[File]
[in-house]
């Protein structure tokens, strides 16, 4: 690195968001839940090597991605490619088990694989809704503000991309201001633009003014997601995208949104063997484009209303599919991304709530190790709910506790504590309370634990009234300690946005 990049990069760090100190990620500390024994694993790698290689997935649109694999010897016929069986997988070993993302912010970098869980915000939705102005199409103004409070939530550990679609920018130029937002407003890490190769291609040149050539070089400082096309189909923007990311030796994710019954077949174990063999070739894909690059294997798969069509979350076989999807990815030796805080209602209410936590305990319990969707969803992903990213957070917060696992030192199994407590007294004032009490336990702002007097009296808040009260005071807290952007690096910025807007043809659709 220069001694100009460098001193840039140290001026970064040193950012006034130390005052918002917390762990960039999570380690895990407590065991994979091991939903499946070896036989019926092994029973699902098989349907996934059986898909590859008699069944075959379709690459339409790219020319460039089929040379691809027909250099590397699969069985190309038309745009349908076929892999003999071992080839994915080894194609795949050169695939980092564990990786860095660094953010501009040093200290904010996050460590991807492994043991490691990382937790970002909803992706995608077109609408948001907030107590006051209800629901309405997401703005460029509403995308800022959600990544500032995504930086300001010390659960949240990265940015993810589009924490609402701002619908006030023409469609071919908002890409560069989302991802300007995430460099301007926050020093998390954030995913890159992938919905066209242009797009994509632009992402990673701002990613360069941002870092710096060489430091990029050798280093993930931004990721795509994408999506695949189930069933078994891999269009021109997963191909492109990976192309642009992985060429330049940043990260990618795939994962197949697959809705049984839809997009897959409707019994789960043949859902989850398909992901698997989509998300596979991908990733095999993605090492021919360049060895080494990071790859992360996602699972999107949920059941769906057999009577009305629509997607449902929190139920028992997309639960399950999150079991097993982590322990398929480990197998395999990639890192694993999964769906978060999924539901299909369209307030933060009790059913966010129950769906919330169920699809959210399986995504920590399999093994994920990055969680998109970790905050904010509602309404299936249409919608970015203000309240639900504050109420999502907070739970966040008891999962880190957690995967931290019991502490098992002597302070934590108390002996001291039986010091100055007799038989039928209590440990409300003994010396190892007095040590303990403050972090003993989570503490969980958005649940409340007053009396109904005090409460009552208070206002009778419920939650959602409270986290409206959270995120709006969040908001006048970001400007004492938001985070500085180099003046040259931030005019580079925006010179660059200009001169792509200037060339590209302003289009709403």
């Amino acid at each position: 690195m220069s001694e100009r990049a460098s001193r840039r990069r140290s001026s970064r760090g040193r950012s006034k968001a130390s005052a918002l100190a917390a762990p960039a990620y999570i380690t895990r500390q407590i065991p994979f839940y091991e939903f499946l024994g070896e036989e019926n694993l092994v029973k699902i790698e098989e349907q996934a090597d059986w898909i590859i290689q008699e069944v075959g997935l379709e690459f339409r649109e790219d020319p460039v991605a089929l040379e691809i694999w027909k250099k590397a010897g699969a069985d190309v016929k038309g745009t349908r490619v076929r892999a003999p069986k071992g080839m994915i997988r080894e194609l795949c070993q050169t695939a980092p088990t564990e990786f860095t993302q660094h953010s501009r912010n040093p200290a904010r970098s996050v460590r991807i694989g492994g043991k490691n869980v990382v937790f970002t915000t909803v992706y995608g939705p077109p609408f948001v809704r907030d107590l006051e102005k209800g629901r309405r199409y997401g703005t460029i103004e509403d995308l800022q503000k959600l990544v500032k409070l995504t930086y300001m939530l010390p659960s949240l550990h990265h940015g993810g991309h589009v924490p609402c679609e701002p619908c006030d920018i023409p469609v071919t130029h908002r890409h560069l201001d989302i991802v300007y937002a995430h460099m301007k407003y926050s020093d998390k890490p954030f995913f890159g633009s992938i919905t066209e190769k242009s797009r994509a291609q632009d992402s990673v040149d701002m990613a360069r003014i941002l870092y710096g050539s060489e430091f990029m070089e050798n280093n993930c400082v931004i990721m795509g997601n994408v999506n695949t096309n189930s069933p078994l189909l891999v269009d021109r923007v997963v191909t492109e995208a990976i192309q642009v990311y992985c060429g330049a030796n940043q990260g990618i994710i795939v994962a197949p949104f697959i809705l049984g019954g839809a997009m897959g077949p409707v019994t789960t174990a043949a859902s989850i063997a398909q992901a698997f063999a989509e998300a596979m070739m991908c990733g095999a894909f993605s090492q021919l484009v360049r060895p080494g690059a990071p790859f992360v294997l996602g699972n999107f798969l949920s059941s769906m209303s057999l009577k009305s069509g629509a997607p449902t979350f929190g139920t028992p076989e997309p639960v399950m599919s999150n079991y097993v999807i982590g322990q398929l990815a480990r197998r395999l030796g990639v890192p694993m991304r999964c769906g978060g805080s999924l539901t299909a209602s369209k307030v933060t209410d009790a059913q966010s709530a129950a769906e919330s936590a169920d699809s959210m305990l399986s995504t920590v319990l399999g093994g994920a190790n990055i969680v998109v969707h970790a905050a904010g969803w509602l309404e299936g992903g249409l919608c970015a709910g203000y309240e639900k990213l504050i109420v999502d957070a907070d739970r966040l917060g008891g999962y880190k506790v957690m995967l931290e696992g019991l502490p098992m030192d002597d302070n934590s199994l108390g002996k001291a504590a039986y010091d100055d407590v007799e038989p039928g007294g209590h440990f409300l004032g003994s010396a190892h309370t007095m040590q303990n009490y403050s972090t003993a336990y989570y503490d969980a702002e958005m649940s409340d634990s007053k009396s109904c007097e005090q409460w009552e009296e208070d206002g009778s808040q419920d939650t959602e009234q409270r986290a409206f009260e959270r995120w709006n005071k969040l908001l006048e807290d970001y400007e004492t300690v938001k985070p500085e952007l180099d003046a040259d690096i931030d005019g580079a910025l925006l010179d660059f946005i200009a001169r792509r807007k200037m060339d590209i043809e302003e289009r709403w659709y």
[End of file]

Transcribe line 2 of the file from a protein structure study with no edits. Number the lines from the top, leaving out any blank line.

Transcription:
């Protein structure tokens, strides 16, 4: 690195968001839940090597991605490619088990694989809704503000991309201001633009003014997601995208949104063997484009209303599919991304709530190790709910506790504590309370634990009234300690946005 990049990069760090100190990620500390024994694993790698290689997935649109694999010897016929069986997988070993993302912010970098869980915000939705102005199409103004409070939530550990679609920018130029937002407003890490190769291609040149050539070089400082096309189909923007990311030796994710019954077949174990063999070739894909690059294997798969069509979350076989999807990815030796805080209602209410936590305990319990969707969803992903990213957070917060696992030192199994407590007294004032009490336990702002007097009296808040009260005071807290952007690096910025807007043809659709 220069001694100009460098001193840039140290001026970064040193950012006034130390005052918002917390762990960039999570380690895990407590065991994979091991939903499946070896036989019926092994029973699902098989349907996934059986898909590859008699069944075959379709690459339409790219020319460039089929040379691809027909250099590397699969069985190309038309745009349908076929892999003999071992080839994915080894194609795949050169695939980092564990990786860095660094953010501009040093200290904010996050460590991807492994043991490691990382937790970002909803992706995608077109609408948001907030107590006051209800629901309405997401703005460029509403995308800022959600990544500032995504930086300001010390659960949240990265940015993810589009924490609402701002619908006030023409469609071919908002890409560069989302991802300007995430460099301007926050020093998390954030995913890159992938919905066209242009797009994509632009992402990673701002990613360069941002870092710096060489430091990029050798280093993930931004990721795509994408999506695949189930069933078994891999269009021109997963191909492109990976192309642009992985060429330049940043990260990618795939994962197949697959809705049984839809997009897959409707019994789960043949859902989850398909992901698997989509998300596979991908990733095999993605090492021919360049060895080494990071790859992360996602699972999107949920059941769906057999009577009305629509997607449902929190139920028992997309639960399950999150079991097993982590322990398929480990197998395999990639890192694993999964769906978060999924539901299909369209307030933060009790059913966010129950769906919330169920699809959210399986995504920590399999093994994920990055969680998109970790905050904010509602309404299936249409919608970015203000309240639900504050109420999502907070739970966040008891999962880190957690995967931290019991502490098992002597302070934590108390002996001291039986010091100055007799038989039928209590440990409300003994010396190892007095040590303990403050972090003993989570503490969980958005649940409340007053009396109904005090409460009552208070206002009778419920939650959602409270986290409206959270995120709006969040908001006048970001400007004492938001985070500085180099003046040259931030005019580079925006010179660059200009001169792509200037060339590209302003289009709403």